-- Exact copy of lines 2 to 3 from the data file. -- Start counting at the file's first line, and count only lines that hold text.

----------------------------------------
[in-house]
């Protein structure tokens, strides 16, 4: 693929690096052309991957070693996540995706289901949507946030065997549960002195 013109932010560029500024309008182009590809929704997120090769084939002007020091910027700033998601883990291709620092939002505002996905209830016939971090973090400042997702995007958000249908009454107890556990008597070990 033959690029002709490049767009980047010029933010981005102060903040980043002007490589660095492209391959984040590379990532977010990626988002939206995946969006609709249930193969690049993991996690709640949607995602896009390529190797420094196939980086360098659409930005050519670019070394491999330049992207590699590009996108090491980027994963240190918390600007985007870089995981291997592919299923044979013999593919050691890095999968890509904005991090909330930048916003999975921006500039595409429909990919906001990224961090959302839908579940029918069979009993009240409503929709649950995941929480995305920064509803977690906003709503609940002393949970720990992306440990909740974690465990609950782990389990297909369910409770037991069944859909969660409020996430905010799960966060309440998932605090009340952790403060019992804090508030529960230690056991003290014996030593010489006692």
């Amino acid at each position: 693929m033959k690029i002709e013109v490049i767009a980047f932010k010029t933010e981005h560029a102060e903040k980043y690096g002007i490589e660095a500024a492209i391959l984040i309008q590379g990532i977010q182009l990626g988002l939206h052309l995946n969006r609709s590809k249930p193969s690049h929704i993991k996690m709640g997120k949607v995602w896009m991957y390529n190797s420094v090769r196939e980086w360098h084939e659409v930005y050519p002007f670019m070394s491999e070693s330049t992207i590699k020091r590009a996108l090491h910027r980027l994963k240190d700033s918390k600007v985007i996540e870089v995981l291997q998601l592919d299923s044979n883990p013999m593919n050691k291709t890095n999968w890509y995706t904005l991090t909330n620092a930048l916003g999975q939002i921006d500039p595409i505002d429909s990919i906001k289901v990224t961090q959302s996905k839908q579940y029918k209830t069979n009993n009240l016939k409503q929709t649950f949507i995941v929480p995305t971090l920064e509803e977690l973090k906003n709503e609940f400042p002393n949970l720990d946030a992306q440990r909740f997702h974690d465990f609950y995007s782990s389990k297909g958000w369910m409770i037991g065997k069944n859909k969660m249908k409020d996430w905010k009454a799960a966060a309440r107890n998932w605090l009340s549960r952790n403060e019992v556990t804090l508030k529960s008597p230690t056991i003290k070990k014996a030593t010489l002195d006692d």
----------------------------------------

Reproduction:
């Protein structure tokens, strides 16, 4: 693929690096052309991957070693996540995706289901949507946030065997549960002195 013109932010560029500024309008182009590809929704997120090769084939002007020091910027700033998601883990291709620092939002505002996905209830016939971090973090400042997702995007958000249908009454107890556990008597070990 033959690029002709490049767009980047010029933010981005102060903040980043002007490589660095492209391959984040590379990532977010990626988002939206995946969006609709249930193969690049993991996690709640949607995602896009390529190797420094196939980086360098659409930005050519670019070394491999330049992207590699590009996108090491980027994963240190918390600007985007870089995981291997592919299923044979013999593919050691890095999968890509904005991090909330930048916003999975921006500039595409429909990919906001990224961090959302839908579940029918069979009993009240409503929709649950995941929480995305920064509803977690906003709503609940002393949970720990992306440990909740974690465990609950782990389990297909369910409770037991069944859909969660409020996430905010799960966060309440998932605090009340952790403060019992804090508030529960230690056991003290014996030593010489006692």
């Amino acid at each position: 693929m033959k690029i002709e013109v490049i767009a980047f932010k010029t933010e981005h560029a102060e903040k980043y690096g002007i490589e660095a500024a492209i391959l984040i309008q590379g990532i977010q182009l990626g988002l939206h052309l995946n969006r609709s590809k249930p193969s690049h929704i993991k996690m709640g997120k949607v995602w896009m991957y390529n190797s420094v090769r196939e980086w360098h084939e659409v930005y050519p002007f670019m070394s491999e070693s330049t992207i590699k020091r590009a996108l090491h910027r980027l994963k240190d700033s918390k600007v985007i996540e870089v995981l291997q998601l592919d299923s044979n883990p013999m593919n050691k291709t890095n999968w890509y995706t904005l991090t909330n620092a930048l916003g999975q939002i921006d500039p595409i505002d429909s990919i906001k289901v990224t961090q959302s996905k839908q579940y029918k209830t069979n009993n009240l016939k409503q929709t649950f949507i995941v929480p995305t971090l920064e509803e977690l973090k906003n709503e609940f400042p002393n949970l720990d946030a992306q440990r909740f997702h974690d465990f609950y995007s782990s389990k297909g958000w369910m409770i037991g065997k069944n859909k969660m249908k409020d996430w905010k009454a799960a966060a309440r107890n998932w605090l009340s549960r952790n403060e019992v556990t804090l508030k529960s008597p230690t056991i003290k070990k014996a030593t010489l002195d006692d």